Until such time that a fairy fulfills his dream, he still wants to maintain the soul in his enterprise. 


Popular posts from this blog

Thinley Dorji out for hunting ‘Buddha Mushroom’ in Blue pine Forests

Bumthanps in droves collects magic mushroom helping mint lots of money  All thanks to income he generates from selling Matsutake mushroom which Blue pine forests in Ura, Bumthang is endowed with, Thinley Dorji, 36 was able to put up decent roof over his head. This is in addition to the steady follow of money for educational expenses of his three school-going kids. But it is easier to be envious of such benefits than having to hear the whole lot of story behind the facade. It simply takes someone a whole lot of determinations and sacrifices in collecting the marvelous Matsutake mushroom. Thinley wakes up early, from the shed he spent his other night guarding his potato crops from wild animals. Believing that “early bird catches most worms,” he needs to be in the forests ahead of all other folks. Otherwise, what is grown will have to be shared among the parade of collectors. "Lucky for him, there was a light drizzle, the other night and Thinley heads out optimistic of the good

An unending war in Wangling battlefield

It is mid-summer and Goshing Wangling, a remote village in Zhemgang has transformed into an extraordinarily beautiful hamlet. The quaint little hamlet has turned extravagantly lush with tropical vegetation fencing the village while the inside is chock-full with different varieties of agriculture crops growing green and fresh. It is possible to literally hear the butterfly wing beat and feel the soft seasonal breeze transport to some magical land of peace and plenty far away from the crowd of modern settlements. The vista stretches far beyond the little settlements. One wonders that if Wangling can contain and give so much, what amazing wealth of floral and faunal beauty could exist between the tall, splendid mountains faraway and the vast spotless azure sky behind them.  Peace that appears to reign so abundantly in this small village, however is not absolute. Hidden behind the façade lies a chronic problem. "The Wangling farmers have to constantly face rampaging wild animals tha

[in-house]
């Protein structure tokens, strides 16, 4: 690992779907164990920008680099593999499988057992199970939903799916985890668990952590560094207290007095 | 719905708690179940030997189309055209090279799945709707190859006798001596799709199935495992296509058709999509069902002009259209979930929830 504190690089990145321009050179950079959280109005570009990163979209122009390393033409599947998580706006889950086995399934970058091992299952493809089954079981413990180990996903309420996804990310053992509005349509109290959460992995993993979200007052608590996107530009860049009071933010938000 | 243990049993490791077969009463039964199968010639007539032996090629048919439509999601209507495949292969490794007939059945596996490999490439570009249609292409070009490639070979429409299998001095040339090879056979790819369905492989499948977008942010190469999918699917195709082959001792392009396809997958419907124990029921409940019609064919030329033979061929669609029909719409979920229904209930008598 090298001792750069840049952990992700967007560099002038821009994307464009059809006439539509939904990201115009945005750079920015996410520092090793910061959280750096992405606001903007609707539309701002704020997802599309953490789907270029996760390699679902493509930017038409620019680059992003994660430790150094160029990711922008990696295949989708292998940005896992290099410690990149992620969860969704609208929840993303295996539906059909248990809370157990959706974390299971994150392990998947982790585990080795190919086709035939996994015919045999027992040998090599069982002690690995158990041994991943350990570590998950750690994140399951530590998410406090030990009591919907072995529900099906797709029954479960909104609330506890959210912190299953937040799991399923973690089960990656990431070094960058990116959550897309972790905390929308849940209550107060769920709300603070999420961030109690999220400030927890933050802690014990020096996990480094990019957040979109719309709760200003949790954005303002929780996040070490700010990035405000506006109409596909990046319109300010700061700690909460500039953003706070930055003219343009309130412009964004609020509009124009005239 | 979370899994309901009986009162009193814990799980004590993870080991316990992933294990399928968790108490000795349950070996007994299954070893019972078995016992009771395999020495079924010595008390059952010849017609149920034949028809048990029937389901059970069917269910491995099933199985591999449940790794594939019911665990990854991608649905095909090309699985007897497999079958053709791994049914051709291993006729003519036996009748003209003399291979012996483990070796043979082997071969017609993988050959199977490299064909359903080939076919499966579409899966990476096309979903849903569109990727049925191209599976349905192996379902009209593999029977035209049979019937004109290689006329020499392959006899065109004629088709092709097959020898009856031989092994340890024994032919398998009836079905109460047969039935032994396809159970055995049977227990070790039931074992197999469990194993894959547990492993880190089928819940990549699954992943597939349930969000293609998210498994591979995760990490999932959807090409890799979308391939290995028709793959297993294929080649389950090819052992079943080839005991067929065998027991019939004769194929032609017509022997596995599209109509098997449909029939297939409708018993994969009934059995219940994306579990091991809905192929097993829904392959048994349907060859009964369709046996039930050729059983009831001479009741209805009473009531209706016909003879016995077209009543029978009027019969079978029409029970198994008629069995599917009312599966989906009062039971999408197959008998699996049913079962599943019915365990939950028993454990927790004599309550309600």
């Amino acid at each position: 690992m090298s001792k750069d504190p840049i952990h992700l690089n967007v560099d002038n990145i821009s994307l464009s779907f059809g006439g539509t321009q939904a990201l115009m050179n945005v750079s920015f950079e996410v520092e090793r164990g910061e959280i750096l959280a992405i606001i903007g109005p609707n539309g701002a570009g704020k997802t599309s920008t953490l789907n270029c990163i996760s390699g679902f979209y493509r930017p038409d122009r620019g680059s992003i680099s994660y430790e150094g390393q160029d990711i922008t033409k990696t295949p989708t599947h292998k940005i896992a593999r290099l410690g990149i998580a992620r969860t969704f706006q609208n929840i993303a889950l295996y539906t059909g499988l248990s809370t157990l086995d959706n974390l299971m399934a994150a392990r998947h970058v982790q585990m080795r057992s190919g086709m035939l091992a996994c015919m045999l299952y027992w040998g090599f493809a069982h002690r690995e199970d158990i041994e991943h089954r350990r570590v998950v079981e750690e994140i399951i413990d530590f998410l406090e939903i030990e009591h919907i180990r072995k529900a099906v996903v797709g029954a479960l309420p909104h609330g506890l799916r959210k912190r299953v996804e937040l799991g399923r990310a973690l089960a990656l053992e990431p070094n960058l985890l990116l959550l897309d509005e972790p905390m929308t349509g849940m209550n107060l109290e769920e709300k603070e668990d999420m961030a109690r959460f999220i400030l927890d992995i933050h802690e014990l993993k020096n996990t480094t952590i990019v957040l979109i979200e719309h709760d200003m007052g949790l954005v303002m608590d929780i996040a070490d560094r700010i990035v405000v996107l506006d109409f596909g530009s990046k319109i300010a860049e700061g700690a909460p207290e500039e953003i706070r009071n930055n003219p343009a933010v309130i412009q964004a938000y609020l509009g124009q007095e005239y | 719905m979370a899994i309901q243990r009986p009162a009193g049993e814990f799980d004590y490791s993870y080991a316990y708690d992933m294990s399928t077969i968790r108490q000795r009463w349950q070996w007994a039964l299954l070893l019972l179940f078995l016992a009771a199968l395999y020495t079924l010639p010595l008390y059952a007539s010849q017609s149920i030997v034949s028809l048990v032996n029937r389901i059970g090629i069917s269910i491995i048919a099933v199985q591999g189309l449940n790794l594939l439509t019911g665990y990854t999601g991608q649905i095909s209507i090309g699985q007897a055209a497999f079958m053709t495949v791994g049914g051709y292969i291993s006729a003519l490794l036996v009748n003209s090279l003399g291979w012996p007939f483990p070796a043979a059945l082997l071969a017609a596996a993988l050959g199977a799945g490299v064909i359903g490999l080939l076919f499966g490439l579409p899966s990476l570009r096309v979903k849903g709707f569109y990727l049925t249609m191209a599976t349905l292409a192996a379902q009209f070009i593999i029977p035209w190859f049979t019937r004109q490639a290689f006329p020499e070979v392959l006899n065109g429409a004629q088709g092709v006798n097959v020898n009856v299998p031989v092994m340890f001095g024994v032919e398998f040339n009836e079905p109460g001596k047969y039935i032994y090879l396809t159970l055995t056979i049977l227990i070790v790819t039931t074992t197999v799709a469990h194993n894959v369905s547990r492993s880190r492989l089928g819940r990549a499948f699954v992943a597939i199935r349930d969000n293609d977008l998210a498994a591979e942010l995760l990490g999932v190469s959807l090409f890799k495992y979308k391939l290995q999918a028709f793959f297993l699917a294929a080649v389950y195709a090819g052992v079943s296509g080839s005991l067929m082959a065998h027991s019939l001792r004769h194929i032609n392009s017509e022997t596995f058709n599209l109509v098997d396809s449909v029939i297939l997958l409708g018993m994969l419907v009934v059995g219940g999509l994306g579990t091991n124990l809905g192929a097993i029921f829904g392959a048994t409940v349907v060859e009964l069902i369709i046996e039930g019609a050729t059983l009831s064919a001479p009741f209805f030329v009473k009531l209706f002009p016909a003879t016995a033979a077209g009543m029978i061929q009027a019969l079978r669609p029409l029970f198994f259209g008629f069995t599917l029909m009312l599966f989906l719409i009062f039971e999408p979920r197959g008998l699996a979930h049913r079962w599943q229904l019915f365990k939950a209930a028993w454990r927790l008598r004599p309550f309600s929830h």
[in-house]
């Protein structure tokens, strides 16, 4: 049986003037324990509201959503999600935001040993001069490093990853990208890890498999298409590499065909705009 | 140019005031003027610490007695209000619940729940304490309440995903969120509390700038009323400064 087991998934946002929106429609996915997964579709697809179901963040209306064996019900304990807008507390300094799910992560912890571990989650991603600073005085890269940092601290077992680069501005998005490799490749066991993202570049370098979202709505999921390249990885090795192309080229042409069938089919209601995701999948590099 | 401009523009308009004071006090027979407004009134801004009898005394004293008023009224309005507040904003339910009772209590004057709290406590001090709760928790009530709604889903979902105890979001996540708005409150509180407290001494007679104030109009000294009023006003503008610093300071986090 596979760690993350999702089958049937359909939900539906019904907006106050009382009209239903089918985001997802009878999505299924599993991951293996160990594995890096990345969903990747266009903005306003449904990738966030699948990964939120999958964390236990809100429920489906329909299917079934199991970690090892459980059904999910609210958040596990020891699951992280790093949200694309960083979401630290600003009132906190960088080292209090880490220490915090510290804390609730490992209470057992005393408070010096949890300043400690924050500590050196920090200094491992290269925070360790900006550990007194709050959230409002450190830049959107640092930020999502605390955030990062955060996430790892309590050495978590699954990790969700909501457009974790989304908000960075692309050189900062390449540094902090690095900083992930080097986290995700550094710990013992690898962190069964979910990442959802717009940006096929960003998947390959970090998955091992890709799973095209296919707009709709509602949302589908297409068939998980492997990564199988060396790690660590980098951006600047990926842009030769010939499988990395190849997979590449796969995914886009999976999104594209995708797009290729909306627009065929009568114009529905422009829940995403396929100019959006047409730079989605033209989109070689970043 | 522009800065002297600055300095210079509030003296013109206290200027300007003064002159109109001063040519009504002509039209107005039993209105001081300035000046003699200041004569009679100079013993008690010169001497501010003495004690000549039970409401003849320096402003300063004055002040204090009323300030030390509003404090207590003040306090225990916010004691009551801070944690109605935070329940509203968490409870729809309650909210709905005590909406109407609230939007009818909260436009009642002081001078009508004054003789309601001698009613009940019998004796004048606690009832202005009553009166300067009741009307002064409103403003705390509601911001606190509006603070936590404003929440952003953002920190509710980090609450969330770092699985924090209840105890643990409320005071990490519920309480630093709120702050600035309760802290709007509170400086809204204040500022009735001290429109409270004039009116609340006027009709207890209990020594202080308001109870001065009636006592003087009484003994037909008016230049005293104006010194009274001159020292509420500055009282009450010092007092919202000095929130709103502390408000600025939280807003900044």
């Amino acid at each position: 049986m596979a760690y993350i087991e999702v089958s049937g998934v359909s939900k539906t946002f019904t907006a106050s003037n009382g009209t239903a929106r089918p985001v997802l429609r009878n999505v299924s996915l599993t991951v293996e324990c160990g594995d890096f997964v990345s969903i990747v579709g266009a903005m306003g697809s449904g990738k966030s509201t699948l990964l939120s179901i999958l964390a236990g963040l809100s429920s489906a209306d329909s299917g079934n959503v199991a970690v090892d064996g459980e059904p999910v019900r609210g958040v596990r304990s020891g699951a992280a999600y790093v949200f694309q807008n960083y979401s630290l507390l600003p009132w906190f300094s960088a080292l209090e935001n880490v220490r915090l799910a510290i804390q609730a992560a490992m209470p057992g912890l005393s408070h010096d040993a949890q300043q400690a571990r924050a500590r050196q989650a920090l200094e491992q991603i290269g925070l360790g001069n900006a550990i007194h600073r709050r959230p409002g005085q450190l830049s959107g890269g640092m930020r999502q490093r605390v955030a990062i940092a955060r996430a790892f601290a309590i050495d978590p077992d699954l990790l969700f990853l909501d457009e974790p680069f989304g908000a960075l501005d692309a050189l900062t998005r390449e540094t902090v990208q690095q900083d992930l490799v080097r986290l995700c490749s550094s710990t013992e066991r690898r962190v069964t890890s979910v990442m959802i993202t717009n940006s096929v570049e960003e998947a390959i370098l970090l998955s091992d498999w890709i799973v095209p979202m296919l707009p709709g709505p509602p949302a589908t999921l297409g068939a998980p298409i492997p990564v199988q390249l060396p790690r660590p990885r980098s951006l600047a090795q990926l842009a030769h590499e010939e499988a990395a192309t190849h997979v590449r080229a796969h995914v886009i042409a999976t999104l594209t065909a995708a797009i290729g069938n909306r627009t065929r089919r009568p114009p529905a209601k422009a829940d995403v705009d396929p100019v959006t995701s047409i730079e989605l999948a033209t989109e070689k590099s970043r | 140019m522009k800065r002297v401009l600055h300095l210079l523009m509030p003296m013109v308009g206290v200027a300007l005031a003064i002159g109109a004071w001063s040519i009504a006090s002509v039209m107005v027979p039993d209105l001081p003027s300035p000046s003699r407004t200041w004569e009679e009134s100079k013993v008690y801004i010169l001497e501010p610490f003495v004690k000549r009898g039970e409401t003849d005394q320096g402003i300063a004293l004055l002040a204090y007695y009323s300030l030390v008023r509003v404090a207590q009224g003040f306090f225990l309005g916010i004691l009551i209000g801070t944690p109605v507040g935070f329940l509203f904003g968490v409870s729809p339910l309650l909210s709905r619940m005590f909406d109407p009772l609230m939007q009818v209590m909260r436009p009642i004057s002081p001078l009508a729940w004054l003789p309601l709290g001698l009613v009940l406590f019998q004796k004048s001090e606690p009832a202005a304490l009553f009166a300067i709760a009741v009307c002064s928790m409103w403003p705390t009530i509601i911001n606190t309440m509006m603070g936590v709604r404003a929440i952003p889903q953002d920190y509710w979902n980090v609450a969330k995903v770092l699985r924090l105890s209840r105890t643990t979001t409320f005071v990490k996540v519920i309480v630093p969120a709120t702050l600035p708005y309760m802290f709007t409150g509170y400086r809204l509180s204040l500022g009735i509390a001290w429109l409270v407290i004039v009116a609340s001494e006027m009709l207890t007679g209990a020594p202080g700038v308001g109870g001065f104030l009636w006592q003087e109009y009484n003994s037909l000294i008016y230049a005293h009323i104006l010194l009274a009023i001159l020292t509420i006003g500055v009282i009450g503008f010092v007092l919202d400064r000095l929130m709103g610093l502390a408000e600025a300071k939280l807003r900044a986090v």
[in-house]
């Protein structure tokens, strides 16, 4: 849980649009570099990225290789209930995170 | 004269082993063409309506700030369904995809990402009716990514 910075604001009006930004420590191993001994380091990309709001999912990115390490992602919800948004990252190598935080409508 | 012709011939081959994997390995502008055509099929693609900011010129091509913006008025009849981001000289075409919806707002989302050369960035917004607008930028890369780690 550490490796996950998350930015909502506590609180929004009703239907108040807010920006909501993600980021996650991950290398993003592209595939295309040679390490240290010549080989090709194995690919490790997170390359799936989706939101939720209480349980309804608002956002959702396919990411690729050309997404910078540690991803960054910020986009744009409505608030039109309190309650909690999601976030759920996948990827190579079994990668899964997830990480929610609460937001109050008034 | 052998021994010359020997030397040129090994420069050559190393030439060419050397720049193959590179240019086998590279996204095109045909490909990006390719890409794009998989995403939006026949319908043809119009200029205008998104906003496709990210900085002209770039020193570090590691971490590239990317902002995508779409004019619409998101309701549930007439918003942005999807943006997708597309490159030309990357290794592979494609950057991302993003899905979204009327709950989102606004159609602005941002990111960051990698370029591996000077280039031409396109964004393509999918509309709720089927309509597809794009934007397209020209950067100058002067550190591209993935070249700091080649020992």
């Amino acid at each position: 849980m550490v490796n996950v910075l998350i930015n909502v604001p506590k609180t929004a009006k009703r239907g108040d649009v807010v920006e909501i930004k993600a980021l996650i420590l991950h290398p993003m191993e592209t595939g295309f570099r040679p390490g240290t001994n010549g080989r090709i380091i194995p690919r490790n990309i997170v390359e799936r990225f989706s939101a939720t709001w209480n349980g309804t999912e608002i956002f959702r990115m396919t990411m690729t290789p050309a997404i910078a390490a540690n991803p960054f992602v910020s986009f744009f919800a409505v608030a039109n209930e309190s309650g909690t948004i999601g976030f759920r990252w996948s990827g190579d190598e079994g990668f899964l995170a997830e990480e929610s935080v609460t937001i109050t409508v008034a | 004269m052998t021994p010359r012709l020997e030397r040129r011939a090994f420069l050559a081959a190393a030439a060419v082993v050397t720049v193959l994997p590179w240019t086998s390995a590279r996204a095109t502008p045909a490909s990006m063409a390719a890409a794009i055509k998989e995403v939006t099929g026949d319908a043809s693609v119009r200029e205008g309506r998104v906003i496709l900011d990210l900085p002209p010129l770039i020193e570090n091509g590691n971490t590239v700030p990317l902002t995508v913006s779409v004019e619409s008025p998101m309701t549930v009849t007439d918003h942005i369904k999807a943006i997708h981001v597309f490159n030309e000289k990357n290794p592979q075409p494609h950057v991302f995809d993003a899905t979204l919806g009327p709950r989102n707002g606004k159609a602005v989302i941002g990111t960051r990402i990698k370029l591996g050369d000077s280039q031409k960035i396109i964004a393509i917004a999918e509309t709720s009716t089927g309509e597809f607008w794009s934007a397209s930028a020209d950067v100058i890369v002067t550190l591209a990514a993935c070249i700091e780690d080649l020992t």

An honour of delivering His Majesty’s 'Soelra'

Have you ever tried, even once, to stand outside in winter for few hours? Ok, let me be more lenient. Let’s keep it for few minutes? I’m pretty sure that a minute or two out in cold would send anyone rushing back to heater or Bukhari. "Concerned that Desuups have to brace the unforgiving winter cold, His Majesty's Soelra was bestowed with supply of firewood" It so happened that when lockdown 2.0 in Bhutan was imposed due to community outbreak in December last year, the temperature was plummeting especially in Thimphu. During such time, Desuups came forward in large number in spirit of volunteerism to ensure lockdown protocols are adhered by general public. "When many people got bored locked inside their home, we were daily engaged in such tiring work" The nature of duty during such time entailed carrying out patrolling, guarding certain area, unloading of essentials, to name few. But the guarding of ‘red buildings’ I personally noticed was really challenging.